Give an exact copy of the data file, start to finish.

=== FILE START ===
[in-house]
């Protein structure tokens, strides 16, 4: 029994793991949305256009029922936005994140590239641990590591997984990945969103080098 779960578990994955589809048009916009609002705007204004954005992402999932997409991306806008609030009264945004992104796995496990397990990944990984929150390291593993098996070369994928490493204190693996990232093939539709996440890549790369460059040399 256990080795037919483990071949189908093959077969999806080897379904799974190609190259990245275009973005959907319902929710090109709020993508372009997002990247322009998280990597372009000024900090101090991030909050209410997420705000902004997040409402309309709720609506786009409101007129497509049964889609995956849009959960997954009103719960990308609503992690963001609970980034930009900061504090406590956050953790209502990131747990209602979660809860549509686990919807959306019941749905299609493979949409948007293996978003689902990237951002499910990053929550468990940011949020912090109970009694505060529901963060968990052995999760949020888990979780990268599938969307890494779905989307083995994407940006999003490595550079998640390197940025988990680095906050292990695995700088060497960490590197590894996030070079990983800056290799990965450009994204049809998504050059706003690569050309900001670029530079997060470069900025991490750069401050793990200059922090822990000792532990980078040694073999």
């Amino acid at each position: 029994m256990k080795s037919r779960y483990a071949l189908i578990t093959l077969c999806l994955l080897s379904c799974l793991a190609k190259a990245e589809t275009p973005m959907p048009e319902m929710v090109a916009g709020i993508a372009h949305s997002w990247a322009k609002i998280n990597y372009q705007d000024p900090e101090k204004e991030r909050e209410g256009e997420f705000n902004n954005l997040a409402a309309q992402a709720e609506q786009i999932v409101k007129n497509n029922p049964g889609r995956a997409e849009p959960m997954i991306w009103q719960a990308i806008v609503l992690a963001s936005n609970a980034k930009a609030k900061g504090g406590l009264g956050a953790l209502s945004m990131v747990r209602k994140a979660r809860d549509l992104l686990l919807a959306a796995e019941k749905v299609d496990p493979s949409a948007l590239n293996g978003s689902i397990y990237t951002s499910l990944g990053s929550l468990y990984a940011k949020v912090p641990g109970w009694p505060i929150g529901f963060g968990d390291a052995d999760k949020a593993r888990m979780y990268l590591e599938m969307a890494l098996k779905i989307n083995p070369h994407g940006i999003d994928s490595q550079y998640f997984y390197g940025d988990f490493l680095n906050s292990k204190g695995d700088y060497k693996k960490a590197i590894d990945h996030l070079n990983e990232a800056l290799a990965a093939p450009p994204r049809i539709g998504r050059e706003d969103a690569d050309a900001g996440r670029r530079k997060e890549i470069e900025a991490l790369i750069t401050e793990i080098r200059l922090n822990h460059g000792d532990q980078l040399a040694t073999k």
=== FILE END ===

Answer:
[in-house]
């Protein structure tokens, strides 16, 4: 029994793991949305256009029922936005994140590239641990590591997984990945969103080098 779960578990994955589809048009916009609002705007204004954005992402999932997409991306806008609030009264945004992104796995496990397990990944990984929150390291593993098996070369994928490493204190693996990232093939539709996440890549790369460059040399 256990080795037919483990071949189908093959077969999806080897379904799974190609190259990245275009973005959907319902929710090109709020993508372009997002990247322009998280990597372009000024900090101090991030909050209410997420705000902004997040409402309309709720609506786009409101007129497509049964889609995956849009959960997954009103719960990308609503992690963001609970980034930009900061504090406590956050953790209502990131747990209602979660809860549509686990919807959306019941749905299609493979949409948007293996978003689902990237951002499910990053929550468990940011949020912090109970009694505060529901963060968990052995999760949020888990979780990268599938969307890494779905989307083995994407940006999003490595550079998640390197940025988990680095906050292990695995700088060497960490590197590894996030070079990983800056290799990965450009994204049809998504050059706003690569050309900001670029530079997060470069900025991490750069401050793990200059922090822990000792532990980078040694073999």
């Amino acid at each position: 029994m256990k080795s037919r779960y483990a071949l189908i578990t093959l077969c999806l994955l080897s379904c799974l793991a190609k190259a990245e589809t275009p973005m959907p048009e319902m929710v090109a916009g709020i993508a372009h949305s997002w990247a322009k609002i998280n990597y372009q705007d000024p900090e101090k204004e991030r909050e209410g256009e997420f705000n902004n954005l997040a409402a309309q992402a709720e609506q786009i999932v409101k007129n497509n029922p049964g889609r995956a997409e849009p959960m997954i991306w009103q719960a990308i806008v609503l992690a963001s936005n609970a980034k930009a609030k900061g504090g406590l009264g956050a953790l209502s945004m990131v747990r209602k994140a979660r809860d549509l992104l686990l919807a959306a796995e019941k749905v299609d496990p493979s949409a948007l590239n293996g978003s689902i397990y990237t951002s499910l990944g990053s929550l468990y990984a940011k949020v912090p641990g109970w009694p505060i929150g529901f963060g968990d390291a052995d999760k949020a593993r888990m979780y990268l590591e599938m969307a890494l098996k779905i989307n083995p070369h994407g940006i999003d994928s490595q550079y998640f997984y390197g940025d988990f490493l680095n906050s292990k204190g695995d700088y060497k693996k960490a590197i590894d990945h996030l070079n990983e990232a800056l290799a990965a093939p450009p994204r049809i539709g998504r050059e706003d969103a690569d050309a900001g996440r670029r530079k997060e890549i470069e900025a991490l790369i750069t401050e793990i080098r200059l922090n822990h460059g000792d532990q980078l040399a040694t073999k």